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Footloose in Freeport

Gorging on Golf, Grouper, Guava

November 16, 1986|BEVERLY BEYER and ED RABEY | Beyer and Rabey are Los Angeles travel writers.

FREEPORT, Bahamas — Al Capone and his boys probably knew this island of Grand Bahama better than Chicago's West Side, what with it being only 76 miles off the mainland and a busy port for their swift craft hauling rum with commuter-train regularity to a booze-starved nation during Prohibition.

Rum and boats of a different vintage are part of the Bahamas background, too, with every pirate short of those playing for Pittsburg once mooring in secluded bays and coves between rapacious raids against any ship on the horizon.

But Freeport, which didn't see the light of day until 1953, hasn't figured in on all these carryings on. The place was created from the ground up by 16 assorted millionaires, the ground in this case being golf courses, five of them at last count.

One of those well-heeled duffers apparently preferred playing with a smaller white ball, so his group opened a casino.

Here to there: Eastern will fly you with a change in Miami, TWA changing in St. Louis or New York. No airport bus, but the cabs are mostly limos with tabs of $3.60 to hotels in town, $6.80 to beach hotels.

How long/how much? Strictly a matter of how much beach time, golf, gambling and diving you want. Prices strike us as very moderate for a resort.

A few fast facts: Bahama's dollar is on par with ours and both currencies can buy whatever. Year-round temperatures in 70s and 80s, but humidity is lowest in winter, rains most probable June through August. Clean buses are privately owned, 65 to 75 cents a ride, $5 from one end of island to the other. Also a $5 departure tax and you may clear U.S. customs here.

Getting settled in: Castaway Resort (Box F2629, Freeport, Bahamas; $52 double in summer, $64 winter) has bright and attractive rooms with king-size or two double beds overlooking pool. Very near town, free transportation to beach 10 minutes away. Across from International Bazaar and Princess Casino.

Windward Palms (Box F2593; $50-$60 summers, $66-$78 winters) is a spread-out, motel-type place again near town with complimentary bus service to beach. Good-size rooms, inner patio with pool, lots of plants, bar. Attached Carib restaurant has a few native dishes plus plenty of roast beef and ribs.

New Victoria Inn (Box F1261; $37 summers, $55 winters) is small and modest, same for rooms, some of which have balconies overlooking pool-patio. You can walk to beach from this one, see below for restaurant.

Regional food and drink: Conch plentiful and delicious here: in chowders, steamed, stewed, salads, fritters, soups and "cracked," which is breaded and deep-fried. Snapper, grouper and lobster are on all menus, a "weekend" breakfast is made up of stewed grouper, sweet potatoes and johnnycake.

Peas-and-rice is a Caribbean staple, guava duff the local dessert. Chicken-in-the-bag is not your franchise type but a delicious version heavy on grease and hot sauce. It's called "eatin' barefoot" when you have it with a beer. Tourists drink Bahama Mamas, natives always go for rum and Coke. No local beer but plenty of Jamaica's Red Stripe and St. Pauli.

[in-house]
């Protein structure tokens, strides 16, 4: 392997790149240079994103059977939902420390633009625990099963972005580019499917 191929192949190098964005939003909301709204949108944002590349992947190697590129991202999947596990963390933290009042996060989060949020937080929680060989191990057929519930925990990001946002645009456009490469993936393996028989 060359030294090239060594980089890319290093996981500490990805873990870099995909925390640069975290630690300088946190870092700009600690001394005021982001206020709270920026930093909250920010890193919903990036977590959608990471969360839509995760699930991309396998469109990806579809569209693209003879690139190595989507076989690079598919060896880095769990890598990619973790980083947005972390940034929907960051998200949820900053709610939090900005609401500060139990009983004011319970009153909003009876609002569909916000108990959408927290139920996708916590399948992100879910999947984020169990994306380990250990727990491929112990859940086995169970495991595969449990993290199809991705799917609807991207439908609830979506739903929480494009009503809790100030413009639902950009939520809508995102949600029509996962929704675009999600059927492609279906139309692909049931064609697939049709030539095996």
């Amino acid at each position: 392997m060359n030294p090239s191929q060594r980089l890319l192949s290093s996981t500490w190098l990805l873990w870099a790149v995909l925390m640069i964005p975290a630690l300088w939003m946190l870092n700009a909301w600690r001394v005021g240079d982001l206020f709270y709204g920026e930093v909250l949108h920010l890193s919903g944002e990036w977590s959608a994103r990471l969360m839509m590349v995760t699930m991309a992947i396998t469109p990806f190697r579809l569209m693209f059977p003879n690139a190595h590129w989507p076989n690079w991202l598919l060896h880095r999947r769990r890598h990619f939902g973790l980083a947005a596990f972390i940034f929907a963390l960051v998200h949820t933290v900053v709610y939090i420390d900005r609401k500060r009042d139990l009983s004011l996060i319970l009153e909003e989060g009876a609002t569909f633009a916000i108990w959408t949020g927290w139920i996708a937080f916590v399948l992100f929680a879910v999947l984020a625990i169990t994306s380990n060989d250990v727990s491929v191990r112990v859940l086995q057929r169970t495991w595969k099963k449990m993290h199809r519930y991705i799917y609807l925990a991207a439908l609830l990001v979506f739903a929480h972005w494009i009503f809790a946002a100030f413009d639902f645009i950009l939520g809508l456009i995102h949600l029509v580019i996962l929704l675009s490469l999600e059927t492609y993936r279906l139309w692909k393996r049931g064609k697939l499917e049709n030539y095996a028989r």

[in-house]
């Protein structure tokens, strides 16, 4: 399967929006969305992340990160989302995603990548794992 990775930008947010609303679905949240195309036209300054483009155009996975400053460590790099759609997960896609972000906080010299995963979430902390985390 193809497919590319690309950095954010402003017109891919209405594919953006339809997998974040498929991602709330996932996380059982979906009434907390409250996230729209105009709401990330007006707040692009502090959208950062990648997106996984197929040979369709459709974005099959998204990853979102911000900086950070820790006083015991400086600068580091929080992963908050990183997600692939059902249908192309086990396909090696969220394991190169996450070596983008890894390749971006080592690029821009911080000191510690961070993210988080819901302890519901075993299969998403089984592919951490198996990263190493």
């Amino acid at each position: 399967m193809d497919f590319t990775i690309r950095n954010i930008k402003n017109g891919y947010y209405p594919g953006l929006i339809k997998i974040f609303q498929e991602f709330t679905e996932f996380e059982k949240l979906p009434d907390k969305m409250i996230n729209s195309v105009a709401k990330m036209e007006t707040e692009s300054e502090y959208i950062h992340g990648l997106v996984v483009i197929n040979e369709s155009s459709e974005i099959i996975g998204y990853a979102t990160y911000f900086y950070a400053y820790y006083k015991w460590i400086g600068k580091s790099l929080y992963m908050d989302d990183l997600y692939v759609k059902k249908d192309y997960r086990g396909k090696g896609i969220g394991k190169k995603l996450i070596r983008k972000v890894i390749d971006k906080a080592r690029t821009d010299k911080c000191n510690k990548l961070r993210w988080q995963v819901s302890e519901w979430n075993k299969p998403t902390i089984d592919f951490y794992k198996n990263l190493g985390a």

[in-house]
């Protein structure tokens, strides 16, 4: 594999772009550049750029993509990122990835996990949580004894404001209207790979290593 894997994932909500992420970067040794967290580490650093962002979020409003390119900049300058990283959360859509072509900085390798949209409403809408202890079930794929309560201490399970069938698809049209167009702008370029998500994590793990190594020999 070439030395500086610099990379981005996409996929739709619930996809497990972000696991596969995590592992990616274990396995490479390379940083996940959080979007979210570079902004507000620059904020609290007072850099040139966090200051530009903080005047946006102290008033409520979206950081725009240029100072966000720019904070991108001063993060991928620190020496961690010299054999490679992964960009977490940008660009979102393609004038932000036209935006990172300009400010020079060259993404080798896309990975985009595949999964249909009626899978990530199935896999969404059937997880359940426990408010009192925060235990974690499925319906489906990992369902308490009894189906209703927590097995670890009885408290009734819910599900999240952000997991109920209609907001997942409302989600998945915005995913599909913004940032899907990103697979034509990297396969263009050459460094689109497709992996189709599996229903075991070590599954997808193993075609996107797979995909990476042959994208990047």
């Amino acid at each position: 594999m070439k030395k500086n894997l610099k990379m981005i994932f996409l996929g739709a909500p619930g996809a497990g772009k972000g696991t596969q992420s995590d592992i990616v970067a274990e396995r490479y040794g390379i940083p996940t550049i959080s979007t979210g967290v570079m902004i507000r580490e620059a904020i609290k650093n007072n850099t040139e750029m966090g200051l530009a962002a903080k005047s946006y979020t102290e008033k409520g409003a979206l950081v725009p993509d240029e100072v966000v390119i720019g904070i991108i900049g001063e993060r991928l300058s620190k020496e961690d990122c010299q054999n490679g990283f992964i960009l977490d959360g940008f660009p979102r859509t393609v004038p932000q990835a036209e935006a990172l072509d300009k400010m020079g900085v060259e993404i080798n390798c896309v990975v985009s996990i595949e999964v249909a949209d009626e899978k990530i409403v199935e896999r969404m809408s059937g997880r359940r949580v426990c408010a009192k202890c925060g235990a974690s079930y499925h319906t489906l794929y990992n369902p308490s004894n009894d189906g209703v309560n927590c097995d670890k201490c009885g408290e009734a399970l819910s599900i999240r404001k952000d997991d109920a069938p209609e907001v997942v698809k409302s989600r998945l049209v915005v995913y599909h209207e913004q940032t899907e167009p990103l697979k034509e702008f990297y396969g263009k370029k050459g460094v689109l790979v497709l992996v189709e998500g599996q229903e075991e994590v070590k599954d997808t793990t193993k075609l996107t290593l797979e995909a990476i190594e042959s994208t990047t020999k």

Moderate-cost dining: Scorpio's downtown is almost a must for native food, a little house with dining on one side, bar on the other, which gets a bit raucous at times. Bright-red tablecloths, jug of hot sauce on each, very casual and down-home. Your conch, lobster or barbecued chicken all come with peas-and-rice, potato salad and cole slaw, just so you don't go away hungry.

Basil's Seafood just outside town on Queen's Highway is another simple one that locals love for authentic food. Daily-special menus run to steamed turtle and red-bean soup, curried chicken and okra soup, curried mutton and pea soup with dumplings, all of which come with peas-rice and another side order. Again, you won't starve.

Hotel New Victoria's Lucayan Room has as broad a seafood menu as you'll find, all served in a pretty room. If a piece of key lime pie makes your day, there's a great one here.

Going first-class: Lucayan Beach Resort & Casino (Box F336, Lucaya; $85 double until Dec. 18; $110 then until end of April) is a sprawling complex of attractive buildings right on the beach, tennis courts, minutes from golf courses. All water sports, three good restaurants and a casino in separate wing. Bright and spacious rooms, a nightly show that may not be Las Vegas, but it's fun.

Best dining at Ruby Swiss, owned and run by a Swiss who hit these shores three decades ago, and his Bahamian wife. Broad and irresistible menu with such as cracked conch, lobster cocktail and, would you believe, grouper emmenthal? That's grouper in an emmenthal cheese sauce.

On your own: UNEXSO has been called by Skin Diver magazine "the most sophisticated and best-equipped diving facility in the world." Go from classroom to pool with underwater windows to a reef with your instructor, and they promise to teach anyone from 12-year-olds to those in their 60s.

There's a lovely garden to stroll on the island, game fishing and numerous twilight "booze cruises," as they're hawked. Now toss in the goombay festivals that run almost year-round: dancing and parading to the music of goat-skin drums, cow bells, whistles and horns. It's hard to believe all these joys of the Caribbean are just off our shores.

For more information: Call the Bahamas Tourist Office at (213) 385-0033, or write (3450 Wilshire Blvd., Suite 208, Los Angeles 90010) for brochures on the island, hotels, golfing and diving. Ask for the Freeport Package.

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